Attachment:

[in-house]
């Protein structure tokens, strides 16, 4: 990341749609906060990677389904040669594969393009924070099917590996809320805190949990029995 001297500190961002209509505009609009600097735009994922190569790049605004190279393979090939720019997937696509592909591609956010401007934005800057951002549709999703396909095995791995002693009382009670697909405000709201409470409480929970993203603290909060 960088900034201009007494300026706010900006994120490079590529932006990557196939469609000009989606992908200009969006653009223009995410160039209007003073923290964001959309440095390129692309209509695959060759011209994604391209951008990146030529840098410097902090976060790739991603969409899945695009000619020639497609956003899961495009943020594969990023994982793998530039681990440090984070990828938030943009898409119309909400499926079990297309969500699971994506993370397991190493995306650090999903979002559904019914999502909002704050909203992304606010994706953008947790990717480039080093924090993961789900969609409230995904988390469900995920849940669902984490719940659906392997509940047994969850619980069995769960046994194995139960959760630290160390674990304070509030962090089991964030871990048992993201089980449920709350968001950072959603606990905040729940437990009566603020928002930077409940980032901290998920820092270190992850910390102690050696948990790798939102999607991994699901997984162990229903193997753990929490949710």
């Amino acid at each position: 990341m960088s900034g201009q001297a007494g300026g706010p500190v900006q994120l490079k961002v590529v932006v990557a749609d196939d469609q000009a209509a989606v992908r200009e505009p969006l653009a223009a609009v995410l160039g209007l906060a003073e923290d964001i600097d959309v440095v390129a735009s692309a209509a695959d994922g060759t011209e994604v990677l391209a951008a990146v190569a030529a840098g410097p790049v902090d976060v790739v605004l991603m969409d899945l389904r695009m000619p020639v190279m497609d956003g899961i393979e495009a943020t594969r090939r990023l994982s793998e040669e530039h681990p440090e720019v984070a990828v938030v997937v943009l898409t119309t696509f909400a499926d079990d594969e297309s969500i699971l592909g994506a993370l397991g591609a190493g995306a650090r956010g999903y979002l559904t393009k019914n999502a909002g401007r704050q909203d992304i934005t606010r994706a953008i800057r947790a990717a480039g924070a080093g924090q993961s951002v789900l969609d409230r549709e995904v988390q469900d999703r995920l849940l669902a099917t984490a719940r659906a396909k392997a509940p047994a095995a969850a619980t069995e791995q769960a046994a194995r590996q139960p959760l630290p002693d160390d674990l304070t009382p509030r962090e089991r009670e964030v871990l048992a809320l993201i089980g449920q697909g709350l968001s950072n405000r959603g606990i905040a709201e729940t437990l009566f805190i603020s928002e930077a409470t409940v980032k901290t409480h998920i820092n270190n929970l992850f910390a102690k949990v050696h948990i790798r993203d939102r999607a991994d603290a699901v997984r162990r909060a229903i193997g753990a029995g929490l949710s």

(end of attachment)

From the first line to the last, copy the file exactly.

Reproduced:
[in-house]
């Protein structure tokens, strides 16, 4: 990341749609906060990677389904040669594969393009924070099917590996809320805190949990029995 001297500190961002209509505009609009600097735009994922190569790049605004190279393979090939720019997937696509592909591609956010401007934005800057951002549709999703396909095995791995002693009382009670697909405000709201409470409480929970993203603290909060 960088900034201009007494300026706010900006994120490079590529932006990557196939469609000009989606992908200009969006653009223009995410160039209007003073923290964001959309440095390129692309209509695959060759011209994604391209951008990146030529840098410097902090976060790739991603969409899945695009000619020639497609956003899961495009943020594969990023994982793998530039681990440090984070990828938030943009898409119309909400499926079990297309969500699971994506993370397991190493995306650090999903979002559904019914999502909002704050909203992304606010994706953008947790990717480039080093924090993961789900969609409230995904988390469900995920849940669902984490719940659906392997509940047994969850619980069995769960046994194995139960959760630290160390674990304070509030962090089991964030871990048992993201089980449920709350968001950072959603606990905040729940437990009566603020928002930077409940980032901290998920820092270190992850910390102690050696948990790798939102999607991994699901997984162990229903193997753990929490949710």
């Amino acid at each position: 990341m960088s900034g201009q001297a007494g300026g706010p500190v900006q994120l490079k961002v590529v932006v990557a749609d196939d469609q000009a209509a989606v992908r200009e505009p969006l653009a223009a609009v995410l160039g209007l906060a003073e923290d964001i600097d959309v440095v390129a735009s692309a209509a695959d994922g060759t011209e994604v990677l391209a951008a990146v190569a030529a840098g410097p790049v902090d976060v790739v605004l991603m969409d899945l389904r695009m000619p020639v190279m497609d956003g899961i393979e495009a943020t594969r090939r990023l994982s793998e040669e530039h681990p440090e720019v984070a990828v938030v997937v943009l898409t119309t696509f909400a499926d079990d594969e297309s969500i699971l592909g994506a993370l397991g591609a190493g995306a650090r956010g999903y979002l559904t393009k019914n999502a909002g401007r704050q909203d992304i934005t606010r994706a953008i800057r947790a990717a480039g924070a080093g924090q993961s951002v789900l969609d409230r549709e995904v988390q469900d999703r995920l849940l669902a099917t984490a719940r659906a396909k392997a509940p047994a095995a969850a619980t069995e791995q769960a046994a194995r590996q139960p959760l630290p002693d160390d674990l304070t009382p509030r962090e089991r009670e964030v871990l048992a809320l993201i089980g449920q697909g709350l968001s950072n405000r959603g606990i905040a709201e729940t437990l009566f805190i603020s928002e930077a409470t409940v980032k901290t409480h998920i820092n270190n929970l992850f910390a102690k949990v050696h948990i790798r993203d939102r999607a991994d603290a699901v997984r162990r909060a229903i193997g753990a029995g929490l949710s």